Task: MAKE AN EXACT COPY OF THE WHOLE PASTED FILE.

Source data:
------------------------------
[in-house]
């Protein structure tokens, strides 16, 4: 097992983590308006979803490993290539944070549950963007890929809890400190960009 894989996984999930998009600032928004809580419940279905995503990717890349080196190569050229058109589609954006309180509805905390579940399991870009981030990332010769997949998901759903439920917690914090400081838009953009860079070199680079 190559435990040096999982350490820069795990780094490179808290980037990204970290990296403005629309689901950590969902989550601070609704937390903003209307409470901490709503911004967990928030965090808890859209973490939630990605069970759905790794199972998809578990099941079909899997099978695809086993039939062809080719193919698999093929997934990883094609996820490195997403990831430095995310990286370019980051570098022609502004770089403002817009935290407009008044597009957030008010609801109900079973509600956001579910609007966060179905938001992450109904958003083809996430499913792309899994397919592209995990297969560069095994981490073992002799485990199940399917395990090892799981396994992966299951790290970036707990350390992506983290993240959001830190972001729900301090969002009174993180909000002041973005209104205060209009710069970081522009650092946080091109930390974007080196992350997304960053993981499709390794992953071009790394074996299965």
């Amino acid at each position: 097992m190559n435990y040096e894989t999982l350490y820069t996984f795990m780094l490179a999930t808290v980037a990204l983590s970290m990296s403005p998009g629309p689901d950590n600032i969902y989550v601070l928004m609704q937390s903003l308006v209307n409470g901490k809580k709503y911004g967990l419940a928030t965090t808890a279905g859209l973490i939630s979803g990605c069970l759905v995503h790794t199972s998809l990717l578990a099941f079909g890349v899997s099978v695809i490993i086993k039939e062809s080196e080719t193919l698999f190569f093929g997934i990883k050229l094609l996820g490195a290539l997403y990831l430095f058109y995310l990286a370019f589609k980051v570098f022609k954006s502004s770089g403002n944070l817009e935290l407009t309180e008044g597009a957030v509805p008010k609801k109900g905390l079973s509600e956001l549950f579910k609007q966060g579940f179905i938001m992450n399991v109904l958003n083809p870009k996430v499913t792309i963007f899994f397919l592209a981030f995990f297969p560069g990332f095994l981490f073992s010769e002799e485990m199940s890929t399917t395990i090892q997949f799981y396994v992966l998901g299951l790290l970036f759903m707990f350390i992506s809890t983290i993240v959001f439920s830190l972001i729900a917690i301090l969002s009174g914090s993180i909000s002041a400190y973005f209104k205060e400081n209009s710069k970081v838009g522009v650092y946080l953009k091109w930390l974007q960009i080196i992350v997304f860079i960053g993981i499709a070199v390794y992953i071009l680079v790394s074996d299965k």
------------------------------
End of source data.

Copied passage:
[in-house]
């Protein structure tokens, strides 16, 4: 097992983590308006979803490993290539944070549950963007890929809890400190960009 894989996984999930998009600032928004809580419940279905995503990717890349080196190569050229058109589609954006309180509805905390579940399991870009981030990332010769997949998901759903439920917690914090400081838009953009860079070199680079 190559435990040096999982350490820069795990780094490179808290980037990204970290990296403005629309689901950590969902989550601070609704937390903003209307409470901490709503911004967990928030965090808890859209973490939630990605069970759905790794199972998809578990099941079909899997099978695809086993039939062809080719193919698999093929997934990883094609996820490195997403990831430095995310990286370019980051570098022609502004770089403002817009935290407009008044597009957030008010609801109900079973509600956001579910609007966060179905938001992450109904958003083809996430499913792309899994397919592209995990297969560069095994981490073992002799485990199940399917395990090892799981396994992966299951790290970036707990350390992506983290993240959001830190972001729900301090969002009174993180909000002041973005209104205060209009710069970081522009650092946080091109930390974007080196992350997304960053993981499709390794992953071009790394074996299965």
């Amino acid at each position: 097992m190559n435990y040096e894989t999982l350490y820069t996984f795990m780094l490179a999930t808290v980037a990204l983590s970290m990296s403005p998009g629309p689901d950590n600032i969902y989550v601070l928004m609704q937390s903003l308006v209307n409470g901490k809580k709503y911004g967990l419940a928030t965090t808890a279905g859209l973490i939630s979803g990605c069970l759905v995503h790794t199972s998809l990717l578990a099941f079909g890349v899997s099978v695809i490993i086993k039939e062809s080196e080719t193919l698999f190569f093929g997934i990883k050229l094609l996820g490195a290539l997403y990831l430095f058109y995310l990286a370019f589609k980051v570098f022609k954006s502004s770089g403002n944070l817009e935290l407009t309180e008044g597009a957030v509805p008010k609801k109900g905390l079973s509600e956001l549950f579910k609007q966060g579940f179905i938001m992450n399991v109904l958003n083809p870009k996430v499913t792309i963007f899994f397919l592209a981030f995990f297969p560069g990332f095994l981490f073992s010769e002799e485990m199940s890929t399917t395990i090892q997949f799981y396994v992966l998901g299951l790290l970036f759903m707990f350390i992506s809890t983290i993240v959001f439920s830190l972001i729900a917690i301090l969002s009174g914090s993180i909000s002041a400190y973005f209104k205060e400081n209009s710069k970081v838009g522009v650092y946080l953009k091109w930390l974007q960009i080196i992350v997304f860079i960053g993981i499709a070199v390794y992953i071009l680079v790394s074996d299965k």